Denizens and visitors

To the benefit of all sentient beings… I thought about doing a photo piece on beneficial plants that I grow, but got hung up. The strictest definition in gardening parlance of a beneficial plant is one that benefits the gardener and their plants by attracting creatures, usually insects, that are predatory or parasitic in nature of other creatures deemed “undesirable”, (though sometimes also pollinators). Then at other times some folks feel that plants that attract hummingbirds or butterflies are what constitute “beneficial” plants, and that’s fine too. However when the raccoon or opossum visit at night and taste, borrow, (steal!)  my tomatoes, the coyote munches grapes and plums, or when… Read More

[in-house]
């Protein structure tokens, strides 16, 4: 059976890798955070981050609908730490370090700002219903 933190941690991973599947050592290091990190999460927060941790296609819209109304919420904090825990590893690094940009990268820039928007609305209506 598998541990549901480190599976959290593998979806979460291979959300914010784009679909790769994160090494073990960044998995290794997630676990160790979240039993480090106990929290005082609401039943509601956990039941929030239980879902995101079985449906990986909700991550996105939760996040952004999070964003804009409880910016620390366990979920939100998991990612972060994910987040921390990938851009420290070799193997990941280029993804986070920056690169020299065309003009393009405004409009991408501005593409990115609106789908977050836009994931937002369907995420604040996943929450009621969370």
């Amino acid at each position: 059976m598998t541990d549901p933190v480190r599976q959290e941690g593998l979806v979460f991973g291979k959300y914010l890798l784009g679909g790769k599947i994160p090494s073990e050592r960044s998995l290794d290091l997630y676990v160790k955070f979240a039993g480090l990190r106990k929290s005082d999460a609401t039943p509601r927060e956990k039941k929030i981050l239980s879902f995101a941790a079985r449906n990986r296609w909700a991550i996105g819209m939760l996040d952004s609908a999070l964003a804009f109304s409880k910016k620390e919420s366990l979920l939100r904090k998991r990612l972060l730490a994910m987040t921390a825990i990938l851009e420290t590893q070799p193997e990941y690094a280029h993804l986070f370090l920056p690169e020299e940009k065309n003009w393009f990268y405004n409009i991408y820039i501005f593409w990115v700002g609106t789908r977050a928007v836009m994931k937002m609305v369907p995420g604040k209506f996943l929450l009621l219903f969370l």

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Gingko biloba, “Tree of Hope”

Maidenhair Tree “Tree of Hope,” Hiroshima, August 6th There are many things I could say about this magnificent, prehistoric tree. Like the fact that it has survived for more than 200 million years, that it once grew all around the world, though now native to only two small areas in China. I could extol its health benefits or usefulness in many landscape settings. But today I want to write about another reason I grow this beautiful tree and offer it in our nursery. On August 6, 1945 the United States exploded the first atomic bomb over the city of Hiroshima, Japan creating devastating destruction and loss of life. In the… Read More

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